When we look out at the craggy industrial face of the Port of Vancouver, we see freighters from around the world, piles of sulphur and coal, grain unloaded from rail cars into silos, commercial float planes, tugs, ferries and gantries moving container cargo. Much less obvious is the natural world that defies the odds and makes its home within the bustling waters and unyielding infrastructure of the inner harbour. At Harbour Green Park at Cordova and Bute, a half-circle of large orange buoys gives no indication of the protected forests of bull kelp and fish flourishing beneath the surface. Next door, Vancouver Convention Centre delegates are oblivious to the range of conservation measures built in to the facility. Crew substituted clean soils for sediments polluted with old industrial hydrocarbons, constructed reef, shoal and islet habitat, and installed pipes for rockfish, and heavy chains for invertebrates. Some 100 marine species are thought to frequent the site, about one-third more than before construction of the facility in 2009. Larry Pynn reports. (Vancouver Sun)
Pacific Northwest Coast Scouted For Possible Seaside Whale Sanctuary
A new environmental nonprofit is scouting the Pacific Northwest coast for a suitable cove or bay to establish a refuge for retired captive orca and beluga whales. The board and staff of the new outfit, called The Whale Sanctuary Project, includes a number of people who helped return Keiko, the star of the Free Willy movie, to Icelandic waters from Newport, Oregon. Whale Sanctuary Project Executive Director Lori Marino said her group is searching for a cold water home on the East Coast or along the Washington or British Columbia waterfront. Tom Banse reports. (KUOW)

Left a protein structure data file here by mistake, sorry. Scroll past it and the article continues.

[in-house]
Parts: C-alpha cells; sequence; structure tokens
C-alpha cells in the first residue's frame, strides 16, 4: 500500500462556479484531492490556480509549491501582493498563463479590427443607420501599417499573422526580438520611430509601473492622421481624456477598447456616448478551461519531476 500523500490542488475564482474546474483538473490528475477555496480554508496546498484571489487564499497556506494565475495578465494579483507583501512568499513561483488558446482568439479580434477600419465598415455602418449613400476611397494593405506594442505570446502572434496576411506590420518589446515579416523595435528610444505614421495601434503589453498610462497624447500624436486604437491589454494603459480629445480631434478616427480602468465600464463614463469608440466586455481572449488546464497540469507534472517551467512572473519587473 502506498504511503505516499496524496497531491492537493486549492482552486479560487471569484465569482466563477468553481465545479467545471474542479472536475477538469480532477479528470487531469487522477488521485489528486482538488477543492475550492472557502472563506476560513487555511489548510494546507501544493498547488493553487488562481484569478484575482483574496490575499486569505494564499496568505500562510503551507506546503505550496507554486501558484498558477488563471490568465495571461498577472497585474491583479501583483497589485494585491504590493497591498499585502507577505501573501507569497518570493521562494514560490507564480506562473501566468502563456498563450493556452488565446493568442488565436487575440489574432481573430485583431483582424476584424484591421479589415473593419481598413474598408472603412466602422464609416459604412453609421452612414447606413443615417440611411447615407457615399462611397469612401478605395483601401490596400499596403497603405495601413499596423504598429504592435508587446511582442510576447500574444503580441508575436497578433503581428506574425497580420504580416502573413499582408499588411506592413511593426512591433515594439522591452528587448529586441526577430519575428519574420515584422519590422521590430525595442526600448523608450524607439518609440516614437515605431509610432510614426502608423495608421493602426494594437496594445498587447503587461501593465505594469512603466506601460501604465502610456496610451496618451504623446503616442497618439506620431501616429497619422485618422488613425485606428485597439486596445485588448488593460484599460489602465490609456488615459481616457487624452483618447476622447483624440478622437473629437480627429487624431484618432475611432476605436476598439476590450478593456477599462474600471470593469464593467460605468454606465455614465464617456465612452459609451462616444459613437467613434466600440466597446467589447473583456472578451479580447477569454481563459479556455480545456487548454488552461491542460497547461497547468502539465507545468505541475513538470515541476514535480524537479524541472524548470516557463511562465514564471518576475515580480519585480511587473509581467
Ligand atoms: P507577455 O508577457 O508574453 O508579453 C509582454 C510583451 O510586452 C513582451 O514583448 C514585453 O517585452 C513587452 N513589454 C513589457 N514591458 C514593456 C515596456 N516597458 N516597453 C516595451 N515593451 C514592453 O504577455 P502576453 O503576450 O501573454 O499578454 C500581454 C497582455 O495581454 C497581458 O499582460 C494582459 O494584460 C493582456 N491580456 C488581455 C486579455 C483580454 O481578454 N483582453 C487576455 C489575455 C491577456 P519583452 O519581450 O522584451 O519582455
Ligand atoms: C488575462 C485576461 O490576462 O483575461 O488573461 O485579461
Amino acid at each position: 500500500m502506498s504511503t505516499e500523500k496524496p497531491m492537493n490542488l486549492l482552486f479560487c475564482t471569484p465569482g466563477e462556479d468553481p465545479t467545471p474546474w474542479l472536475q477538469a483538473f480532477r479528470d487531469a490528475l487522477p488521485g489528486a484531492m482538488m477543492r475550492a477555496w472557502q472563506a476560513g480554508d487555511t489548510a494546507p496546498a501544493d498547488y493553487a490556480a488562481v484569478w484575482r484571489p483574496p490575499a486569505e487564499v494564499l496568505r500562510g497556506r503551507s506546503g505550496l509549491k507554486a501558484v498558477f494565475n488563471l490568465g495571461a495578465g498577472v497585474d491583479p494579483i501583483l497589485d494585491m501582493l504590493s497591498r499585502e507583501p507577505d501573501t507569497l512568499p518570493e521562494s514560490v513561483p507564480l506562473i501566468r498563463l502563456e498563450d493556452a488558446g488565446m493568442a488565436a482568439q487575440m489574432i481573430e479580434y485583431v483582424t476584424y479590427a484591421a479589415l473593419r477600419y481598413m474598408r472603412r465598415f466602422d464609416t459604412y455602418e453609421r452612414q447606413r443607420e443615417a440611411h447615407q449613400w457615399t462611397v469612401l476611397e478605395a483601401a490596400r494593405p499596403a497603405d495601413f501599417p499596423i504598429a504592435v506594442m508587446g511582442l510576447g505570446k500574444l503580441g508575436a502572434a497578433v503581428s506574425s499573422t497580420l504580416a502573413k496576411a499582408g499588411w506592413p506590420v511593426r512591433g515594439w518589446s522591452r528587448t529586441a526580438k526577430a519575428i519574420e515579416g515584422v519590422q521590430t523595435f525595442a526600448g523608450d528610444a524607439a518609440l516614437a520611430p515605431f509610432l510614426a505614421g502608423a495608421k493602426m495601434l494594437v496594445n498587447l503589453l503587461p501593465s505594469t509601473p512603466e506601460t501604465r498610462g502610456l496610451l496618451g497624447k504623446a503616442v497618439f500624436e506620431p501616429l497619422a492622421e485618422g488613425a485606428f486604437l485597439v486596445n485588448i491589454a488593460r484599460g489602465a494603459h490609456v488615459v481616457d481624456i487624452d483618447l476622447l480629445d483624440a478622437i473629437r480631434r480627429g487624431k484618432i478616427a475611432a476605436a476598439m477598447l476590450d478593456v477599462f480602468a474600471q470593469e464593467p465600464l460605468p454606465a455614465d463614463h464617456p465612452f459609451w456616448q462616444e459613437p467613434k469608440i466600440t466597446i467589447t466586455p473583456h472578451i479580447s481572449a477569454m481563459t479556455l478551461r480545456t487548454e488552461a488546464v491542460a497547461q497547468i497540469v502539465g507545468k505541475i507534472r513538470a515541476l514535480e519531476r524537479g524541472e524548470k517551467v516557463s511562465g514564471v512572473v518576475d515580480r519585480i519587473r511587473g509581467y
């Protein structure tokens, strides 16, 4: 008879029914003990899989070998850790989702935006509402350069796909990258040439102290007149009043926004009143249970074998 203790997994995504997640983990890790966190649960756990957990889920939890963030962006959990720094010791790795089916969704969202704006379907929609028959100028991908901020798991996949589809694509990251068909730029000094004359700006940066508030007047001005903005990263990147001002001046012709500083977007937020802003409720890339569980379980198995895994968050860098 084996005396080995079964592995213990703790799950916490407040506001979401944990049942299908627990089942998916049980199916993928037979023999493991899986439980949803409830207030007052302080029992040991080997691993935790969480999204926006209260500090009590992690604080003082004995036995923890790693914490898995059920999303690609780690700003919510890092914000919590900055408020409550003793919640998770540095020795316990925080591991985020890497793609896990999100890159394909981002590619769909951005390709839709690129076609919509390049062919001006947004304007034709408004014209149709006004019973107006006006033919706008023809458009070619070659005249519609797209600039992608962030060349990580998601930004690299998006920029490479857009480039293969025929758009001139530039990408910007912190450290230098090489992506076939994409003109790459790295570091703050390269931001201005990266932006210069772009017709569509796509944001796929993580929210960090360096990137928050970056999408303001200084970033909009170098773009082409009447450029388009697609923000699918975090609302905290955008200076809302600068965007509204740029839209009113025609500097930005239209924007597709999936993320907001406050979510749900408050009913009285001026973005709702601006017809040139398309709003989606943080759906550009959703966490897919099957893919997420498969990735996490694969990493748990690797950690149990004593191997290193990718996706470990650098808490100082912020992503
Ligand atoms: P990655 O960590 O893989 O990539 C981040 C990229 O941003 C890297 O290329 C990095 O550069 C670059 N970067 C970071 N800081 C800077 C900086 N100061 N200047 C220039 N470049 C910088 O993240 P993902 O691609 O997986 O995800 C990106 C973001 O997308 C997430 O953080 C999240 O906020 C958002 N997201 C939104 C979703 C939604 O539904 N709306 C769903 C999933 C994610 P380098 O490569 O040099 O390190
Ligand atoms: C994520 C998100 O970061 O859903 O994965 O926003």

10 most toxic Thurston County properties have worst threat rating
At the end of Buckeye Court sits an abandoned property with a dirty backstory. This uninhabitable half-acre parcel near Black Lake was under investigation more than a decade ago for its role in a gasoline theft operation. The site reeked of gasoline when four 55-gallon drums full of stolen fuel were found alongside hand-operated pumps and plastic tubes. Gasoline had spilled on the soil and, at the time, an environmental report warned of the potential for toxic chemicals to wash downhill into the wetlands less than 1,000 feet away. Andy Hobbs reports. (Olympian)